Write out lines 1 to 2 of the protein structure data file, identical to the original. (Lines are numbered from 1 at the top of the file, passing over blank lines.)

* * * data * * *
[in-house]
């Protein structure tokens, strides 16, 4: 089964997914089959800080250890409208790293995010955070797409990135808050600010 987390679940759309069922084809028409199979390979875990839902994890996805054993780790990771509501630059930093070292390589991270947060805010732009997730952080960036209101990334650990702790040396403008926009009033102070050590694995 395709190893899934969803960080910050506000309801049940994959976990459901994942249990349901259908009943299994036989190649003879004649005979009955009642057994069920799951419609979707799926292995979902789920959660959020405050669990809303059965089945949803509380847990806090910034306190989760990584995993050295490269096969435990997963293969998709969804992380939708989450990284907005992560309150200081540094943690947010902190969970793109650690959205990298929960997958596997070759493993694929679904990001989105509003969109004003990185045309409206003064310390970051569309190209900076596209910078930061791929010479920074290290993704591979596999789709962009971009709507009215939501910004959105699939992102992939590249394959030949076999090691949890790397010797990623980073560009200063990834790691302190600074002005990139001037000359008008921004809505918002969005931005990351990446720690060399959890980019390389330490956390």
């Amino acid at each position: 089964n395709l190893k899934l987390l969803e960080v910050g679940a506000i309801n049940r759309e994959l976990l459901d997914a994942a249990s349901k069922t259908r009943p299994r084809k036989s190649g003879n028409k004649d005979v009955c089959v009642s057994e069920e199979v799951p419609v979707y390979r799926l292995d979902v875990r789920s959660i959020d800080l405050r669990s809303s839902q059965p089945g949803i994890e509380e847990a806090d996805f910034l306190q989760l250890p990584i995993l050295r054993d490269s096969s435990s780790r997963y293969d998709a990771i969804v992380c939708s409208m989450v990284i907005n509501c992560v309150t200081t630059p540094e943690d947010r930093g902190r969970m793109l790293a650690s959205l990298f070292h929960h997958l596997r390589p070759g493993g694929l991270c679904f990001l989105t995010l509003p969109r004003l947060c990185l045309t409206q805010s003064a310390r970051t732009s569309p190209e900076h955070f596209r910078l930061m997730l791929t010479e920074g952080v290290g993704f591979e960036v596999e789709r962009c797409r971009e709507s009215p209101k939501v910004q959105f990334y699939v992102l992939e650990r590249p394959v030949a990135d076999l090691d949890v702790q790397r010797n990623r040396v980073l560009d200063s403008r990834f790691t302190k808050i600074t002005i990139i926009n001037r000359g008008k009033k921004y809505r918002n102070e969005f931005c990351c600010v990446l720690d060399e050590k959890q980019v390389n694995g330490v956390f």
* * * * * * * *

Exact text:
[in-house]
């Protein structure tokens, strides 16, 4: 089964997914089959800080250890409208790293995010955070797409990135808050600010 987390679940759309069922084809028409199979390979875990839902994890996805054993780790990771509501630059930093070292390589991270947060805010732009997730952080960036209101990334650990702790040396403008926009009033102070050590694995 395709190893899934969803960080910050506000309801049940994959976990459901994942249990349901259908009943299994036989190649003879004649005979009955009642057994069920799951419609979707799926292995979902789920959660959020405050669990809303059965089945949803509380847990806090910034306190989760990584995993050295490269096969435990997963293969998709969804992380939708989450990284907005992560309150200081540094943690947010902190969970793109650690959205990298929960997958596997070759493993694929679904990001989105509003969109004003990185045309409206003064310390970051569309190209900076596209910078930061791929010479920074290290993704591979596999789709962009971009709507009215939501910004959105699939992102992939590249394959030949076999090691949890790397010797990623980073560009200063990834790691302190600074002005990139001037000359008008921004809505918002969005931005990351990446720690060399959890980019390389330490956390």